Fibromyalgia and Acid Reflux

Discussion in 'Fibromyalgia Main Forum' started by dhcpolwnk, Sep 28, 2002.

  1. dhcpolwnk

    dhcpolwnk New Member

    Does anybody else on this board have GERD (gastroesophogeal reflux disease) along with fibromyalgia? I've had it pretty badly for the last several months (and to some extent for years). I believe the acid reflux has damaged my throat and that aspirating acid or acidic gases may be responsible for the "minimal lung defect" with which I have been diagnosed. (Of course, since I live in Los Angeles, just going outdoors and inhaling could be responsible!)

    Anyway, my concern is that many medications recommended for pain in general and for fibromyalgia in particular seem to cause increased acid production. (I had that problem with straight pennicillin, but oddly enough, not with Amoxycillin. Not a pain killer, but something I needed to take to get rid of an infection that was causing pain.)

    I generally take extra-strength acetaminophen (Tylenol) for pain, but that doesn't always work. More recently, I've tried Fioricet. Although it helps sometimes, today it did almost nothing for a killer headache I've had all day. I'm concerned not only for the usual fibro pain but also because it looks as though I soon will have a chance to start taking Avonex for my MS, and one of the common side effects is muscle aches and flu-like symptoms. I'm concerned that even if acetaminophen is working now, it may not work if I have to take a lot more of it. And then there are potential toxic liver effects to worry about if you take it a lot.

    So I was hoping to get some ideas for other effective, non-acid-producing pain relievers that I might be able to try.l

    Thanks for any help you might be able to offer.

    --Laura

  2. dhcpolwnk

    dhcpolwnk New Member

    Does anybody else on this board have GERD (gastroesophogeal reflux disease) along with fibromyalgia? I've had it pretty badly for the last several months (and to some extent for years). I believe the acid reflux has damaged my throat and that aspirating acid or acidic gases may be responsible for the "minimal lung defect" with which I have been diagnosed. (Of course, since I live in Los Angeles, just going outdoors and inhaling could be responsible!)

    Anyway, my concern is that many medications recommended for pain in general and for fibromyalgia in particular seem to cause increased acid production. (I had that problem with straight pennicillin, but oddly enough, not with Amoxycillin. Not a pain killer, but something I needed to take to get rid of an infection that was causing pain.)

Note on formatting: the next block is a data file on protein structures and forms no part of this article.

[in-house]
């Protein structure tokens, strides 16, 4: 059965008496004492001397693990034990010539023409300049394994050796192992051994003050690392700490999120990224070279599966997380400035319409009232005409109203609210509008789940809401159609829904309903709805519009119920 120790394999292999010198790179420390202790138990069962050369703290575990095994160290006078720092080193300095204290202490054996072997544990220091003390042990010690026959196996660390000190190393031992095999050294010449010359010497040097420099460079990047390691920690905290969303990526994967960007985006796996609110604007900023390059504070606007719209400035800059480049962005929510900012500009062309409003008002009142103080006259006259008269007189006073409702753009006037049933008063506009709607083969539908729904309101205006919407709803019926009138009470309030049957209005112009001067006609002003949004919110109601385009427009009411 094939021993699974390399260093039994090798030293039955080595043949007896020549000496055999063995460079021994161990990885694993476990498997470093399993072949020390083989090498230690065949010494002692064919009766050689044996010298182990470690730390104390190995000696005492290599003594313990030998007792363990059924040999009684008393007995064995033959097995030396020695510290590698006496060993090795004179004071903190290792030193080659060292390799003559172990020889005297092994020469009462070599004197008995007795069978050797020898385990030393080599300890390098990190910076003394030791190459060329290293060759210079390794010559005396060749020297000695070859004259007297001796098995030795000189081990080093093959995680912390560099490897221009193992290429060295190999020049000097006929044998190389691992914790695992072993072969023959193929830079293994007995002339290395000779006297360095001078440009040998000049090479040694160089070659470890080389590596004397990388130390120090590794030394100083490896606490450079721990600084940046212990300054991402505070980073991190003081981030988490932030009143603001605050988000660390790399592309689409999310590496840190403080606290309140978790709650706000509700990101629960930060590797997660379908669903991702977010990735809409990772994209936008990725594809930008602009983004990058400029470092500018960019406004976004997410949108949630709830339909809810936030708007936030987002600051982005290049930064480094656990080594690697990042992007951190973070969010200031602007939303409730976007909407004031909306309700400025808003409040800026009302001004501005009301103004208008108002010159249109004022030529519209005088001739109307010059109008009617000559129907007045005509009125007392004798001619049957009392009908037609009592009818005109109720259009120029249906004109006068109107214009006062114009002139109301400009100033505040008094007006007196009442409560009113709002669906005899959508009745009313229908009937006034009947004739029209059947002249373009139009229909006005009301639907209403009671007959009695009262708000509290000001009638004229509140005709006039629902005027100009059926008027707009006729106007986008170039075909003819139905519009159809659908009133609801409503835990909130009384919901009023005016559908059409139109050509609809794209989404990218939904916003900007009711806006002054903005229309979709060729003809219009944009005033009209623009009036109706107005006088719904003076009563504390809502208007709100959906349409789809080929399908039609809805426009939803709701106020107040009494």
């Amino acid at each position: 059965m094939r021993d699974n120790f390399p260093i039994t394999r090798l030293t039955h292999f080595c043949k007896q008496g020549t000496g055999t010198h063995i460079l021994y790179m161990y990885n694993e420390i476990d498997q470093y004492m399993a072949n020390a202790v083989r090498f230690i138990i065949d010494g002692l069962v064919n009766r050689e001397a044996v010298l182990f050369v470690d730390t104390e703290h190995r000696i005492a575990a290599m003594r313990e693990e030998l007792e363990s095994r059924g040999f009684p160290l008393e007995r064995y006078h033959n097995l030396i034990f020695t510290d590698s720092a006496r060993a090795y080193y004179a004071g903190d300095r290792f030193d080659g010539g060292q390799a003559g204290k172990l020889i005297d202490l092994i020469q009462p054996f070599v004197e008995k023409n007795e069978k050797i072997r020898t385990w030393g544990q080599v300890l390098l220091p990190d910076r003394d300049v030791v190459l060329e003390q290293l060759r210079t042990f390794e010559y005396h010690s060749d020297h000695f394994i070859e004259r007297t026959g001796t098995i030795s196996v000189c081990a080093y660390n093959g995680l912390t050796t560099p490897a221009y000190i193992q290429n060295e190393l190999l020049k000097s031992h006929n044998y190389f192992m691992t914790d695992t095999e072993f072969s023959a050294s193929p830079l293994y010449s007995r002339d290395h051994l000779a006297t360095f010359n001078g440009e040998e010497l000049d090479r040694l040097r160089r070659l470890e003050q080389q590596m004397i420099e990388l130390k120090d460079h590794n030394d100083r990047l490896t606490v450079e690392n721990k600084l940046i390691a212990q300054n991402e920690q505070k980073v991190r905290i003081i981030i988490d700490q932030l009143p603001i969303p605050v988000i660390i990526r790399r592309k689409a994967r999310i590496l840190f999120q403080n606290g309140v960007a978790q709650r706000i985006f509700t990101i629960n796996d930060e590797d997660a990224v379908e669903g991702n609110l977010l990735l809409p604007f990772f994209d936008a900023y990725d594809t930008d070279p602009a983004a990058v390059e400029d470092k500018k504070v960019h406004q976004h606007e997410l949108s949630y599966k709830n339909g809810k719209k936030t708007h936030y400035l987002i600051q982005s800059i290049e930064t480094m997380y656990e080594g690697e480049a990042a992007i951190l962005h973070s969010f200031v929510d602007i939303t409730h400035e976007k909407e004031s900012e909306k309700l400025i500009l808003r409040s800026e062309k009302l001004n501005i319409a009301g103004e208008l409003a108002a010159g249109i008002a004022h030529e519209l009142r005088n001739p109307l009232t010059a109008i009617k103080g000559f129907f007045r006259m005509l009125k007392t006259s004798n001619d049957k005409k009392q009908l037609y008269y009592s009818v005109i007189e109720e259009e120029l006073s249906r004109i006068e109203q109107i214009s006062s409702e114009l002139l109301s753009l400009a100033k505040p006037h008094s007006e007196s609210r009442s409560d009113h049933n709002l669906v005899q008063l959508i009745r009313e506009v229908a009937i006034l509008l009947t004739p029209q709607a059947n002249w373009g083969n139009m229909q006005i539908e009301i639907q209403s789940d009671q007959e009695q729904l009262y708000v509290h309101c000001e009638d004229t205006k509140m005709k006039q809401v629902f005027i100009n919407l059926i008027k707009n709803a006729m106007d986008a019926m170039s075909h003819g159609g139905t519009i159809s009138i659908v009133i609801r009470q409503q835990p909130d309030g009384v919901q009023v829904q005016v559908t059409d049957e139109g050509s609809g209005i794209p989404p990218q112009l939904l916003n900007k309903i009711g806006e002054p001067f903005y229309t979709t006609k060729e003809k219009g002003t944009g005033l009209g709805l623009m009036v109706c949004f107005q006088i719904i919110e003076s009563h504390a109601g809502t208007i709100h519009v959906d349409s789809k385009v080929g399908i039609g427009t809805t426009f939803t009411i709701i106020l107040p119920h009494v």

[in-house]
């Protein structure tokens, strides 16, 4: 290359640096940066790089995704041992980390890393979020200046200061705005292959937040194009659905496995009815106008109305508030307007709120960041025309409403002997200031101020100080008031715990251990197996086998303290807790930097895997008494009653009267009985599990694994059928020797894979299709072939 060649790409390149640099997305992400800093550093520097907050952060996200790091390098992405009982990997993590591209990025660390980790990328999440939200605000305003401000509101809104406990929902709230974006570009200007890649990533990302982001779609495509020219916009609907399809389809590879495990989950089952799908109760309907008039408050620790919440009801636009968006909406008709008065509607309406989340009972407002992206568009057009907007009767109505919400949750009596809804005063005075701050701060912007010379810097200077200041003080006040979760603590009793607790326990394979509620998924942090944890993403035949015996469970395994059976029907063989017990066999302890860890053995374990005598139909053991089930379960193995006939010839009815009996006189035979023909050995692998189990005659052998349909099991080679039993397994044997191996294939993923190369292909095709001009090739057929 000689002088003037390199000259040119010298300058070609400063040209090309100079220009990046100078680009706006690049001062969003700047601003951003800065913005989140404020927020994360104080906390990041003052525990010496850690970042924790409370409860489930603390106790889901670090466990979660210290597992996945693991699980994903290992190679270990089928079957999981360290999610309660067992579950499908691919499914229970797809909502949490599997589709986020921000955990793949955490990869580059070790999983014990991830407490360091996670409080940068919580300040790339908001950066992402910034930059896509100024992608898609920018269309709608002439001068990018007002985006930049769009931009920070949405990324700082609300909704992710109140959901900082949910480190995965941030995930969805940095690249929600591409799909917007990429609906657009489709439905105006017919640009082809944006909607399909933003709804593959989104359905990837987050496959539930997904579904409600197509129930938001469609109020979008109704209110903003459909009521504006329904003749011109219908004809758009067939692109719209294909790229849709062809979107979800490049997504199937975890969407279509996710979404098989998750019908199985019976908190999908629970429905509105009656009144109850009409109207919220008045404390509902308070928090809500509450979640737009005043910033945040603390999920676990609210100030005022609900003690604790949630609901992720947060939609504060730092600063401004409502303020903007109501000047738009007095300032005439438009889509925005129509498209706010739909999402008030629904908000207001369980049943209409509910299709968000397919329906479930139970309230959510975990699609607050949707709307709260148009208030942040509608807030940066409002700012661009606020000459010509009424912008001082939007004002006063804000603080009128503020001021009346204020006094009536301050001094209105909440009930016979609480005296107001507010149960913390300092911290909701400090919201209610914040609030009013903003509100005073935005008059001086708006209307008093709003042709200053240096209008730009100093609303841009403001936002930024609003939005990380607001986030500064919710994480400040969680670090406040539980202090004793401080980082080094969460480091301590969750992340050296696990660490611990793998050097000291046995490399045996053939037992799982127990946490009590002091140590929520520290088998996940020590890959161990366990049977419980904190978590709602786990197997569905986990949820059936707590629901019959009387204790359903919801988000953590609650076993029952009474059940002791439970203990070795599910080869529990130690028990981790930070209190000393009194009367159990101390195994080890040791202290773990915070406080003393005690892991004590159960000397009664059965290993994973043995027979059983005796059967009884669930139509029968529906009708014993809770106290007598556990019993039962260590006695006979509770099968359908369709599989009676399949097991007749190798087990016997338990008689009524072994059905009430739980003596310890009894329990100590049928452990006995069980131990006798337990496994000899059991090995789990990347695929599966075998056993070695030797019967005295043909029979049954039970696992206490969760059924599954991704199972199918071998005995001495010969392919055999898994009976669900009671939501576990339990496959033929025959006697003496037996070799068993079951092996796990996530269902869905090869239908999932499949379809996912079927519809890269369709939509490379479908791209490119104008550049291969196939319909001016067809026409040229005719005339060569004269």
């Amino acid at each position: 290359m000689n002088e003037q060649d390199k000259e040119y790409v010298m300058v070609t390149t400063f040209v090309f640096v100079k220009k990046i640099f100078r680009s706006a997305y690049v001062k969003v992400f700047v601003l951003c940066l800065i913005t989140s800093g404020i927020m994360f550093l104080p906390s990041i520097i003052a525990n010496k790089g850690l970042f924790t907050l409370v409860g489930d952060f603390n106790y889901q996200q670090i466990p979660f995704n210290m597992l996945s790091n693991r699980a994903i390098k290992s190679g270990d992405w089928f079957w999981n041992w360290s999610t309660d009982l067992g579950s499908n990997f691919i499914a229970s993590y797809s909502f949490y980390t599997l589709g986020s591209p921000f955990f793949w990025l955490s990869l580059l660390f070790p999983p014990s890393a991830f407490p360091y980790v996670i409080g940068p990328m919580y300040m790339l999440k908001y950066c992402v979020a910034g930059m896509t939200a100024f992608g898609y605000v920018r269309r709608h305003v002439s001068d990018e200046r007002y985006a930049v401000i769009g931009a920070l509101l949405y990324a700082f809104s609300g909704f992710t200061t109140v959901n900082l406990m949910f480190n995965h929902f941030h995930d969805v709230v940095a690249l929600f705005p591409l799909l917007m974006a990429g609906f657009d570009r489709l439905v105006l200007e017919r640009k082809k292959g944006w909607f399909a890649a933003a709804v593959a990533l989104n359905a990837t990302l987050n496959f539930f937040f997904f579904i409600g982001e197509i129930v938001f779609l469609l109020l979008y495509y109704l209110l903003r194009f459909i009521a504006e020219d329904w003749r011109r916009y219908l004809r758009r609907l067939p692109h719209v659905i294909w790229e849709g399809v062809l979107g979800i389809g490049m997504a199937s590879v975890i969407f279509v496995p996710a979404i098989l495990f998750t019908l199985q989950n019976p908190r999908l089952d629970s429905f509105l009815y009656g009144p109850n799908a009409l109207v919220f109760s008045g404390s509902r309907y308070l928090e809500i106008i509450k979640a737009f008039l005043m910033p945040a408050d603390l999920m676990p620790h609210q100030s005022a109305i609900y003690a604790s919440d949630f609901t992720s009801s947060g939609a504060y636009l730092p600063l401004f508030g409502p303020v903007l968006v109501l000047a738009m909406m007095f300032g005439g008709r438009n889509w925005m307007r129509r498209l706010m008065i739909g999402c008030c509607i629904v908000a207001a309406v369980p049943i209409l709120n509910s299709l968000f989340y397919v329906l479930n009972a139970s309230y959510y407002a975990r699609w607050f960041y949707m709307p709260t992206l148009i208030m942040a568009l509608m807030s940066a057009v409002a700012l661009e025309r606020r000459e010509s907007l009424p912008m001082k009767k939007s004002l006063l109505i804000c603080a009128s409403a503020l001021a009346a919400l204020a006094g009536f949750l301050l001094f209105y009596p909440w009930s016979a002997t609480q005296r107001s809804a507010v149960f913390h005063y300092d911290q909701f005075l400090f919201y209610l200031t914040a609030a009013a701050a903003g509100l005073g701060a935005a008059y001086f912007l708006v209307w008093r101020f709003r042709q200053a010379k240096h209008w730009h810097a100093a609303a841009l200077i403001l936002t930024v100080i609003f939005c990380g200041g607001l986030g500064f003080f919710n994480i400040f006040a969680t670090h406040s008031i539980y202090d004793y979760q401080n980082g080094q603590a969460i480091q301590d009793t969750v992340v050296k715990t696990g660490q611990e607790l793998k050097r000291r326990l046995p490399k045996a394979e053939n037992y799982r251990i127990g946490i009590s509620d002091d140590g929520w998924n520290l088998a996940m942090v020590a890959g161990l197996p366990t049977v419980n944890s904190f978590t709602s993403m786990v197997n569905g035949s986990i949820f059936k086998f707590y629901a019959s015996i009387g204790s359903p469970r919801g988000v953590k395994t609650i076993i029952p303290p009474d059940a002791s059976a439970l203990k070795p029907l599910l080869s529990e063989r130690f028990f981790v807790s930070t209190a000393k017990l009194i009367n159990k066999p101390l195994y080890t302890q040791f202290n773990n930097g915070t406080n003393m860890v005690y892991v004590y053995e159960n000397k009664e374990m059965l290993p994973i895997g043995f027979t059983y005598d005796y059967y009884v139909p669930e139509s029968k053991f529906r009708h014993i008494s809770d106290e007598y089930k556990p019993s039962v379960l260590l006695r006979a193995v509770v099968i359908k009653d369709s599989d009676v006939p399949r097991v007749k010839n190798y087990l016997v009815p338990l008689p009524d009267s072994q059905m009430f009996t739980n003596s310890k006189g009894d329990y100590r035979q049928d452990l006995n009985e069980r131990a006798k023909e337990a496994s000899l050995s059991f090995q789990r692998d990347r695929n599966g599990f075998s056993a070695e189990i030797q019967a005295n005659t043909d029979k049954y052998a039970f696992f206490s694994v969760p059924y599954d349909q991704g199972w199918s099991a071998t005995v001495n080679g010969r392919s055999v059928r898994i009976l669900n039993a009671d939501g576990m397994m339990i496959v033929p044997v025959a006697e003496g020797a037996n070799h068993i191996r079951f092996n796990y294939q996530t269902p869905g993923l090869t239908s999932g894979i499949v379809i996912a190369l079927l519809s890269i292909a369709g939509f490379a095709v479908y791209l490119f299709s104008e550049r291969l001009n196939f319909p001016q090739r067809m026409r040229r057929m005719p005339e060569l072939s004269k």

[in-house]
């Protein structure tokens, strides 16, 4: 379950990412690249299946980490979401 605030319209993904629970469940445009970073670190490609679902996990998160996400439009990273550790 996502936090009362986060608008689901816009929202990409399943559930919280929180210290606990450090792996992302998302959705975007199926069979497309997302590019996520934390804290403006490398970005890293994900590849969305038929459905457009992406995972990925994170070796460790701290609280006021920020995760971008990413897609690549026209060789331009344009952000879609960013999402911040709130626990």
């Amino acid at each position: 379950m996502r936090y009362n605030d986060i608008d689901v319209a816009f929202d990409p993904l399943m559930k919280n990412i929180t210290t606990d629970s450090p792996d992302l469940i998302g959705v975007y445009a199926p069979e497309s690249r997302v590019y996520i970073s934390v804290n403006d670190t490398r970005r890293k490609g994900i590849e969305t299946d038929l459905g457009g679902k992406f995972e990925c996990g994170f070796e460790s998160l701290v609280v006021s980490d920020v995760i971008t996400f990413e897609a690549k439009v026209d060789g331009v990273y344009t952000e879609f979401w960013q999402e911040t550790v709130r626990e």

I generally take extra-strength acetaminophen (Tylenol) for pain, but that doesn't always work. More recently, I've tried Fioricet. Although it helps sometimes, today it did almost nothing for a killer headache I've had all day. I'm concerned not only for the usual fibro pain but also because it looks as though I soon will have a chance to start taking Avonex for my MS, and one of the common side effects is muscle aches and flu-like symptoms. I'm concerned that even if acetaminophen is working now, it may not work if I have to take a lot more of it. And then there are potential toxic liver effects to worry about if you take it a lot.

    So I was hoping to get some ideas for other effective, non-acid-producing pain relievers that I might be able to try.l

    Thanks for any help you might be able to offer.

    --Laura

  3. barlow

    barlow New Member

    I have had GERD for years .... I have had my Gallbladder removed 12 months ago 13 weeks ago I had a Hiatus Hernia Repair

    Go back to your GP as this is not usual to have to suffer with all the Acid Reflux as well as the PAIN.

    I used the strongest LOSEC twice day and still I got no relief .... I even used NITROLINGUAL in the last 2 months before surgery to help relax the oesophagus and help with the incredible pain.

    Since Surgery NO MORE REFLUX at all.

    Why I am telling you this is that there may well be another reason for your Acid Reflux and the PAIN other than GERD .... this had been found to be the reason for me.

    Shalom Anne a.k.a. barlow
  4. PMangels

    PMangels New Member

    I have FM. But my husband has GERD. For years before he was diagnosed we just thought he had a sensitive stomach because he could not eat a lot of foods. He took Maalox by the bottle fulls. Then he was in the hospital for something else and while there I mentioned to the doctor about him taking so much Maalox. The doc started pressing around on his stomach and said he thought he had another problem besides what he was in the hospital for and he thought it would be a good idea if they could do a scope on him. The arrangements were made on an outpatient basis because he did'nt have to be hospitalized to do that test. There was a camera on the scope they did the test with. When they were done the doctor brought the pictures for me to see. It was unblievable how inflamed his esophagus was from all that acid.

    I understand there is a valve between the esophagus and the stomach that closes. When you have GERD that valve will open up and let the acid juices from your stomach backup into your esophagus/throat area. That's why he was feeling the heartburn so to speak.